Related to the federal structure of the constitutional system is its republican structure. Article IV, Section 4 of the United States Constitution reads in pertinent part, “The United States shall guarantee to every State in this Union a Republican Form of Government.” Each state government is established with a legislative body that has been democratically elected as the legitimate lawmaking arm of the government. The clause has never been directly applied by the Court, which has found that it is nonjusticiable, and therefore not presenting an issue that can be litigated or a right that can be vindicated in court (see Luther v. Borden , Pacific States Telephone & Telegraph Co. v. Oregon , and Rucho v. Common Cause ). The Court has held that Congress, rather than the judiciary, is the proper government organ for correcting departures from whatever it is that is guaranteed by the Guarantee Clause. It is hard to envision a different solution because of the Court’s abstention in these rare cases. This judicial passivity has been somewhat controversial with legal scholars because the practical effect has been to put the Court’s stamp of approval on many types of mechanisms for law-making that are not “republican.” This includes direct referenda at one extreme and administrative and executive promulgation insulated from democratic accountability at the other, although Congress and the executive branch have found some minimally constitutionally compliant means of doing this.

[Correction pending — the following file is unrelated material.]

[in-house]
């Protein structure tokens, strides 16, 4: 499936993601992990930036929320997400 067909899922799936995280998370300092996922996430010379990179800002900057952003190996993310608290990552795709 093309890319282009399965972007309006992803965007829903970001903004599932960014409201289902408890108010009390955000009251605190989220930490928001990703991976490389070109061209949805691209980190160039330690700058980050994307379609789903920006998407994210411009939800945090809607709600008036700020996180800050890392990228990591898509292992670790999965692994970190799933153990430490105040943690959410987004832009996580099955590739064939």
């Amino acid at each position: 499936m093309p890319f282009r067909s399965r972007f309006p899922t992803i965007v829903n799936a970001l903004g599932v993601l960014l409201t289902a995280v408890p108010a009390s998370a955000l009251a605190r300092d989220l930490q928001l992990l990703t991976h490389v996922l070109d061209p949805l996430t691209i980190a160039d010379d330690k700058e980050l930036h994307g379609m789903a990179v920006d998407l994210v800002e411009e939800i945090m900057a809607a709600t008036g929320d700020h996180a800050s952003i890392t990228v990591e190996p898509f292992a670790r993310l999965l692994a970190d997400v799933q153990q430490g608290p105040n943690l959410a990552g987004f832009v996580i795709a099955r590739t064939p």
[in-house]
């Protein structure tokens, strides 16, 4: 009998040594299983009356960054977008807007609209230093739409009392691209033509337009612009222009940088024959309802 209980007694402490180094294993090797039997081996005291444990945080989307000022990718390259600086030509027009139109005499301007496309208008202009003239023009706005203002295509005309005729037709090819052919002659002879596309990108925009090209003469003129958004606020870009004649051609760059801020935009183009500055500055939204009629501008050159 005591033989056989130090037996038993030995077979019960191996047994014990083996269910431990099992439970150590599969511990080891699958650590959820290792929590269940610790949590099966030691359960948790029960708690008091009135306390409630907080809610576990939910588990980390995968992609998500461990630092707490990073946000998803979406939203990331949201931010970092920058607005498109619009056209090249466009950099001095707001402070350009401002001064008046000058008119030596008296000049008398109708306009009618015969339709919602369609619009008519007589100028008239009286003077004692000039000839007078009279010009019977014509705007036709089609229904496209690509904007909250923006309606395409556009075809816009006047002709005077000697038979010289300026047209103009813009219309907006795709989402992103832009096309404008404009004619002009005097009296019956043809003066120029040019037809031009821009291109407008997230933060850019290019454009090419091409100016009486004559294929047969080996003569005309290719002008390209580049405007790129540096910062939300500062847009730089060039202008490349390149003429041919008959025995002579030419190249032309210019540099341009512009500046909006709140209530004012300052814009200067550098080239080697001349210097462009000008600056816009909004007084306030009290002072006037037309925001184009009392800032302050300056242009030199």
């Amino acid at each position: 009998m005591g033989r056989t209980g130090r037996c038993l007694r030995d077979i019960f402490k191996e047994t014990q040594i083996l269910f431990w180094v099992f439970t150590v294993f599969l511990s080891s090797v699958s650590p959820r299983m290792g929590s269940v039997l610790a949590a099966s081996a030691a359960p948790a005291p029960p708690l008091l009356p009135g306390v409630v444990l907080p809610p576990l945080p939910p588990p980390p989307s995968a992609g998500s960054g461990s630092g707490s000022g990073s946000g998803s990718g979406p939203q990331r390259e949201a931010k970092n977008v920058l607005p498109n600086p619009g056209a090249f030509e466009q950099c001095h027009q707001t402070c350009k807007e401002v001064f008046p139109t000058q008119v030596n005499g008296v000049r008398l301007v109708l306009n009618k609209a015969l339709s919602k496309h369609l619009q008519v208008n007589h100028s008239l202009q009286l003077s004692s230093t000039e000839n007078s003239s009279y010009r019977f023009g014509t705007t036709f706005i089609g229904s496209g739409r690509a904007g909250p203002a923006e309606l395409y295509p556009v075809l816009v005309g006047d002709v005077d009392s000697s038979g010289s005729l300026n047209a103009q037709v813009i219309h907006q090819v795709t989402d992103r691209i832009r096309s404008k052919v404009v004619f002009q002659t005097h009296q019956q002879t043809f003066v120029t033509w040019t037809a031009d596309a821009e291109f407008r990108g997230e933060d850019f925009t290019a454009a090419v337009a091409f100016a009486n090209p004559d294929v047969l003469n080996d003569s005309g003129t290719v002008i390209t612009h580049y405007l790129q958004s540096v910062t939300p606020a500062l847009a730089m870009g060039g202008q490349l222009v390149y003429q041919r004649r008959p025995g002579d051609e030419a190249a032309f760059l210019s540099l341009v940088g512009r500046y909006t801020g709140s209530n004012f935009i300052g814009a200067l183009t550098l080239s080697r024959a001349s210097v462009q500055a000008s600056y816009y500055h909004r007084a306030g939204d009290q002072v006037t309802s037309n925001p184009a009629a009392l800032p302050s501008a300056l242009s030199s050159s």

The growth of the administrative state is coincident with a decline in the constitutional mechanisms for lawmaking that are consistent with republicanism. The growth of the administrative state and the various enabling acts that establish it has meant that most of the laws that shape our lives are not technically laws, but regulations that carry the force of law. They were not deliberated by the elected representatives of the people but promulgated by and through administrative agencies that are mostly impervious to democratic accountability. Some are even insulated from judicial oversight. This is true on both the state and federal levels of government.
While the RLS is exclusively concerned with state law, a notable federal example is instructive for understanding the dysfunction inherent in this scheme. A portion of the Affordable Care Act (ACA), passed by Congress in 2010, empowered the Department of Health and Human Services (HHS) to define the specific requirements of health insurance coverage provided by employers to their employees. The HHS included contraception as a required benefit but did not make provision for any exceptions related to religious or conscience objections on the part of the employer. In 2014, the Supreme Court held in Hobby Lobby v. Burwell that privately held for-profit corporations could claim exemption from this requirement on the basis of the owner’s religious beliefs by a razor-thin 5-4 margin.